For the past year, many of my camp friends and I have been reading daily Facebook posts from a camp friend with terminal cancer. After we knew her at camp she became a chef and she’s been generously sharing favorite recipes and cooking secrets with us over the past many months. She’s also shared stories from her life, lessons learned through the years, and an intimate glimpse of the special love she holds for her husband Neil. Her posts are honest, thought-provoking, and well-written. 

A few days ago in a post titled “Epitaph” she wrote: “I have been blathering on here for a little over a year and I do want to record a few important things.” She then lists several things important to her and then gets to this: “Someday, I hope in a distant future, one will be able to look back and say ‘She was here.'”

There it is – that quiet plea for us to recognize, to remember … and in this particular case, it came bundled with a treasured recipe for chess pie.

Over fifty years ago a celebrated poet referred to us as “indifferent” Americans. Amidst all of today’s Memorial Day trappings – the picnics, lake outings, and blockbuster Memorial Day sales, can we not stop and give meaning to the lives of the departed service men and women and be grateful? We can and we should and I trust we will. 

But, in doing so, are we the different amidst the indifferent? If so, can we be the difference that one day overcomes the indifference? I think so.

Happy Memorial Day.

 

Healing Field Flags of Remembrance
Memorial Day Flags of Remembrance in Murfreesboro, Tennessee

 

 

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The Iroquois Steeplechase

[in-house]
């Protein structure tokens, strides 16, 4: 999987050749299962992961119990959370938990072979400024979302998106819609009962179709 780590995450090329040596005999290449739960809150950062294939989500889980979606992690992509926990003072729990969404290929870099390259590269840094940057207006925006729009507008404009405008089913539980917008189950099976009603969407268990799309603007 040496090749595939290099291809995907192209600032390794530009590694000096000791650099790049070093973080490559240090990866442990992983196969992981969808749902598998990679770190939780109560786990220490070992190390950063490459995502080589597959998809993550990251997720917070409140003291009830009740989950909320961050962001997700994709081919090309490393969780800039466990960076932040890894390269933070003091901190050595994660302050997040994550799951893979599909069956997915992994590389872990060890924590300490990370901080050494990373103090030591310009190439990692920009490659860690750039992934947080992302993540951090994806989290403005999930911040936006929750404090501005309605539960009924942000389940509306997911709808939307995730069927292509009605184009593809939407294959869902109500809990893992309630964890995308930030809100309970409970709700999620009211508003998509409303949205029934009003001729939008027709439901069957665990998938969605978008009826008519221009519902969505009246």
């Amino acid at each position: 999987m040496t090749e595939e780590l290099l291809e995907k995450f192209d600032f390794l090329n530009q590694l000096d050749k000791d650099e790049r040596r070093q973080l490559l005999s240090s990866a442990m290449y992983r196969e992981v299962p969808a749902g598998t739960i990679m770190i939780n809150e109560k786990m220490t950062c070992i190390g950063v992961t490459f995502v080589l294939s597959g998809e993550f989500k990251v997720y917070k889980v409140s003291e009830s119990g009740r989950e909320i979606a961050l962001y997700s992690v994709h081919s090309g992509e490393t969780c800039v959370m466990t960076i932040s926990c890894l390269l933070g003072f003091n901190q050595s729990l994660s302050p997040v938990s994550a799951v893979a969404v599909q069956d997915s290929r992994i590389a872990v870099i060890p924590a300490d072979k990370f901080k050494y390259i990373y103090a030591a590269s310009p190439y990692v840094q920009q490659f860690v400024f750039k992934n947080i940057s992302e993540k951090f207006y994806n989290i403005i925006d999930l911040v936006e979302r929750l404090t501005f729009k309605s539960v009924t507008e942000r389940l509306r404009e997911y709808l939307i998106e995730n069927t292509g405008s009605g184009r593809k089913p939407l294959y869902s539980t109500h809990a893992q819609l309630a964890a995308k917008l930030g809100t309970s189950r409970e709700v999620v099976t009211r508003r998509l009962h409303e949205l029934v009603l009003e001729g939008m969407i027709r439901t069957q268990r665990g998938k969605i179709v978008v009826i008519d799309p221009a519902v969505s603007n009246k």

What was on Nashville’s hot list this weekend? The Iroquois Steeplechase. It’s been a Nashville spring tradition since 1941.

As one of the premier steeplechasing events in the country, the Iroquois offers the well-heeled social and equestrian circles of Nashville an opportunity to sport new spring fashions, party, and raise money for Monroe Carell Jr. Children’s Hospital at Vanderbilt. It’s a fun place to hang out for the day, especially if you’re a photographer.

So what did I see and photograph Saturday? Well, for starters, hats. Lots and lots of hats. Here’s a sampling:

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Then, there’s the people watching. Let’s just say there were many fashion conscious people out there:

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Some things I found humorous:

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Some images seemed timeless:

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And last but not least, there’s the horses, the races, the jockeys, and the winners:

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All in all, a great day. Thanks, as always, for following my blog.

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Re-introducing Mary Rice Photography

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So my site experienced some technical difficulties overnight … ahem … 

My apologies to all who were unsuccessful during this period to access it.  I believe (fingers crossed) the problem has been resolved.

Let’s try again! Please visit:

http://www.maryricephoto.com

Everyone gets a bonus photo out of this. It’s the one featured above. I call it “the path to cyber security – it’s a little foggy right now.”

🙂 

Thanks to all my helper elves who made me aware of the problem.

Now let’s put that unfortunate bug-a-boo behind us and move on to enjoy Mary Rice Photography.

Oh, and Happy World Book Day! — Mary